Bleeding Kansas – Part 1: Historical Timeline – Events Leading to “Bleeding Kansas”

The following article by my good friend, William Dollarhide:

“Bleeding Kansas” is a reference to the bloody battles that took place in Kansas Territory from its founding in 1854 to statehood in 1861. Kansas Territory was a pre-Civil War battlefield between the Pro-Slavery and Free-Stater forces. The significant events leading up to Bleeding Kansas start with an American Congress dealing with the issue of slavery. From the initial founding of the United States until the first shots of the Civil War in 1861, the slavery issue was a huge dividing force in America. Extracted partially from Dollarhide’s book, Genealogical Resources of the Civil War Era, here is a timeline of the Pro-Slave vs Free-Stater votes in Congress beginning in 1790:

1790. The Treaty of Paris of 1783 recognized the original thirteen states as the United States of America. There were six southern states where slavery was officially recognized as legal. Seven states north of the Mason-Dixon Line had very few slaves but de facto slavery still existed. The 1790 census included the 14th state of Vermont (with a census day of 1 April 1791). Vermont was the first state with a constitution that forbid slavery. In the US Senate (with two senators from each state), there were now six slave states south of the Mason-Dixon Line, and eight states north of there. In the US House, the representation was based on population, and the larger slave populations in the southern states offset the advantage of the northern states, and the votes in the House remained very near equal. (The House vote was to remain equal or closely divided until well after 1850).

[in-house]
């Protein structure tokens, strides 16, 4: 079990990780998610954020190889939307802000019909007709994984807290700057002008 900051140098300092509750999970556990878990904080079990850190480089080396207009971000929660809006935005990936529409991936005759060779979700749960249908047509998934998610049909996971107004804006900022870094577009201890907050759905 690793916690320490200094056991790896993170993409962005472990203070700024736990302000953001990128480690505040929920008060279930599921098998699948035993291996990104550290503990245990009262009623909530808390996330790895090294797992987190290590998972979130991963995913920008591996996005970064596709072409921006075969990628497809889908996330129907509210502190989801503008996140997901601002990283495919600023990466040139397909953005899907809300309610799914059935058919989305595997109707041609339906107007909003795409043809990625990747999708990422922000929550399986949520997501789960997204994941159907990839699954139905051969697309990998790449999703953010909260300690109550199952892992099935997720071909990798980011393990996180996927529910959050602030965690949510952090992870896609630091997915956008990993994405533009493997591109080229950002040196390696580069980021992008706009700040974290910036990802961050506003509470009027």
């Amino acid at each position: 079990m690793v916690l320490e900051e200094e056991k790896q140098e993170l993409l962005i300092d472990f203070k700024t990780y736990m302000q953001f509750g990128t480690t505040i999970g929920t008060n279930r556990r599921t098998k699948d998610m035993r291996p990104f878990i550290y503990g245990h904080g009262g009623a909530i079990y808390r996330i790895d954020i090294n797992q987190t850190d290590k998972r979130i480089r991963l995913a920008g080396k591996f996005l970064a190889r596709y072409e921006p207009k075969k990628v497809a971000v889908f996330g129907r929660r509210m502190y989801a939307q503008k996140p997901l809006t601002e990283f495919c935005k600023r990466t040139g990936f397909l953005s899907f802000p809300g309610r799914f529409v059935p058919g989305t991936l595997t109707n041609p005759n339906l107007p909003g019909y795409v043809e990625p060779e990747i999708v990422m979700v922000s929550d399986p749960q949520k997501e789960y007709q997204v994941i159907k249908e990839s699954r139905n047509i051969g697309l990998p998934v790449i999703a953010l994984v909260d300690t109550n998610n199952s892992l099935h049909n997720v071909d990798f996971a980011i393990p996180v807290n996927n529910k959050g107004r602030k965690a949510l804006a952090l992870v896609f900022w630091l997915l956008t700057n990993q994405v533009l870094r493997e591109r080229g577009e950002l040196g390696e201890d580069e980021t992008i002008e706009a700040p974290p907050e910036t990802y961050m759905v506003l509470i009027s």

1800. After admitting the two Pro-Slave states of Kentucky (1792) and Tennessee (1796), the Senate was equally balanced with eight states south of the Mason-Dixon Line and eight states north of there.